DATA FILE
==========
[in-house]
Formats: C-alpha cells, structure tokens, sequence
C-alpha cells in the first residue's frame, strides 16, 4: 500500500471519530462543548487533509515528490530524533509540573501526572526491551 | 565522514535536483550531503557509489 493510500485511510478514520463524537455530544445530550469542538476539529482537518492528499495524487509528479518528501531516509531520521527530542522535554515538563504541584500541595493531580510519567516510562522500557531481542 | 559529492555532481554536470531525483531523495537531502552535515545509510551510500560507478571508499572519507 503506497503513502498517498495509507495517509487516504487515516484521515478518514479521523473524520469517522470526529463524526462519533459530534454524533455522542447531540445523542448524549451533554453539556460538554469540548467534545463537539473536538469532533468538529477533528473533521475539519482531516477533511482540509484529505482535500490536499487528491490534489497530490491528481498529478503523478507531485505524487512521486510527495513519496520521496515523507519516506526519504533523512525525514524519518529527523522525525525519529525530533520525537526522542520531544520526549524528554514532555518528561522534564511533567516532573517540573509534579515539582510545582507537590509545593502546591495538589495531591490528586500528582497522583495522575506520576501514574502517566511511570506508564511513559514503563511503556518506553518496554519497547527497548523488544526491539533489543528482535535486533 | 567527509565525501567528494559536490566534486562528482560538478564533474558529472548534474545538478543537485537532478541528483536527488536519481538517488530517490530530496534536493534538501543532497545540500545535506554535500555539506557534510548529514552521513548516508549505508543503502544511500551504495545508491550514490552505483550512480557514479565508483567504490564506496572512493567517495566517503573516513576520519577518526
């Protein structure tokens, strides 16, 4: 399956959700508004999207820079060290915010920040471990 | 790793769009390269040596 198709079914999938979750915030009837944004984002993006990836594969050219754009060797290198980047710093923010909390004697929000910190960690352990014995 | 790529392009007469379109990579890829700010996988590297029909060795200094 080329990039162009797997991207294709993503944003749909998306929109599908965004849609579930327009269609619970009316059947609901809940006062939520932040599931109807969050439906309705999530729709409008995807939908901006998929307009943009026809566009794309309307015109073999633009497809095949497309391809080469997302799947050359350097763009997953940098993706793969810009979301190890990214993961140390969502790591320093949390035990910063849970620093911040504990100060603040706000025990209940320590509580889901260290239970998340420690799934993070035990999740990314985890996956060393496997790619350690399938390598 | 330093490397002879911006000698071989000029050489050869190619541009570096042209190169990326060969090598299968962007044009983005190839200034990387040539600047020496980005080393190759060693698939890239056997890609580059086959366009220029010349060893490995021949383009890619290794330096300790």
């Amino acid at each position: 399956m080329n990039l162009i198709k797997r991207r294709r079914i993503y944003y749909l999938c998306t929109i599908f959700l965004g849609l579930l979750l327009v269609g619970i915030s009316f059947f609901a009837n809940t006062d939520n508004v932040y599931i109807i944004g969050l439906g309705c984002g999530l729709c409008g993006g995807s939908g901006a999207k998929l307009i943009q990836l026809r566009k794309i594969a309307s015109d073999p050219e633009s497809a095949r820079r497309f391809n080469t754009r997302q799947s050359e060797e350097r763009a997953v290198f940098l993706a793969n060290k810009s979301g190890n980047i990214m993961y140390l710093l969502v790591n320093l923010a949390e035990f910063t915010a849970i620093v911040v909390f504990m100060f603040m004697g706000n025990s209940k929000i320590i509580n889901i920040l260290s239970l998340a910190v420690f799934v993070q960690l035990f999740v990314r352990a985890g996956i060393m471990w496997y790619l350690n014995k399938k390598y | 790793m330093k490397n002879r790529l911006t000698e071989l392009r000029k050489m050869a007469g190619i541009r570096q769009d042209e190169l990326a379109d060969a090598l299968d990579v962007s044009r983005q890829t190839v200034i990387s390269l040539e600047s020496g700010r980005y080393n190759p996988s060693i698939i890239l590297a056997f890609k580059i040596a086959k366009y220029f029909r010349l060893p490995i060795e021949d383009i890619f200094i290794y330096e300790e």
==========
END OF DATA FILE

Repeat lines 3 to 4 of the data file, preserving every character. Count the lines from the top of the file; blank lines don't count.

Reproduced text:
C-alpha cells in the first residue's frame, strides 16, 4: 500500500471519530462543548487533509515528490530524533509540573501526572526491551 | 565522514535536483550531503557509489 493510500485511510478514520463524537455530544445530550469542538476539529482537518492528499495524487509528479518528501531516509531520521527530542522535554515538563504541584500541595493531580510519567516510562522500557531481542 | 559529492555532481554536470531525483531523495537531502552535515545509510551510500560507478571508499572519507 503506497503513502498517498495509507495517509487516504487515516484521515478518514479521523473524520469517522470526529463524526462519533459530534454524533455522542447531540445523542448524549451533554453539556460538554469540548467534545463537539473536538469532533468538529477533528473533521475539519482531516477533511482540509484529505482535500490536499487528491490534489497530490491528481498529478503523478507531485505524487512521486510527495513519496520521496515523507519516506526519504533523512525525514524519518529527523522525525525519529525530533520525537526522542520531544520526549524528554514532555518528561522534564511533567516532573517540573509534579515539582510545582507537590509545593502546591495538589495531591490528586500528582497522583495522575506520576501514574502517566511511570506508564511513559514503563511503556518506553518496554519497547527497548523488544526491539533489543528482535535486533 | 567527509565525501567528494559536490566534486562528482560538478564533474558529472548534474545538478543537485537532478541528483536527488536519481538517488530517490530530496534536493534538501543532497545540500545535506554535500555539506557534510548529514552521513548516508549505508543503502544511500551504495545508491550514490552505483550512480557514479565508483567504490564506496572512493567517495566517503573516513576520519577518526
């Protein structure tokens, strides 16, 4: 399956959700508004999207820079060290915010920040471990 | 790793769009390269040596 198709079914999938979750915030009837944004984002993006990836594969050219754009060797290198980047710093923010909390004697929000910190960690352990014995 | 790529392009007469379109990579890829700010996988590297029909060795200094 080329990039162009797997991207294709993503944003749909998306929109599908965004849609579930327009269609619970009316059947609901809940006062939520932040599931109807969050439906309705999530729709409008995807939908901006998929307009943009026809566009794309309307015109073999633009497809095949497309391809080469997302799947050359350097763009997953940098993706793969810009979301190890990214993961140390969502790591320093949390035990910063849970620093911040504990100060603040706000025990209940320590509580889901260290239970998340420690799934993070035990999740990314985890996956060393496997790619350690399938390598 | 330093490397002879911006000698071989000029050489050869190619541009570096042209190169990326060969090598299968962007044009983005190839200034990387040539600047020496980005080393190759060693698939890239056997890609580059086959366009220029010349060893490995021949383009890619290794330096300790």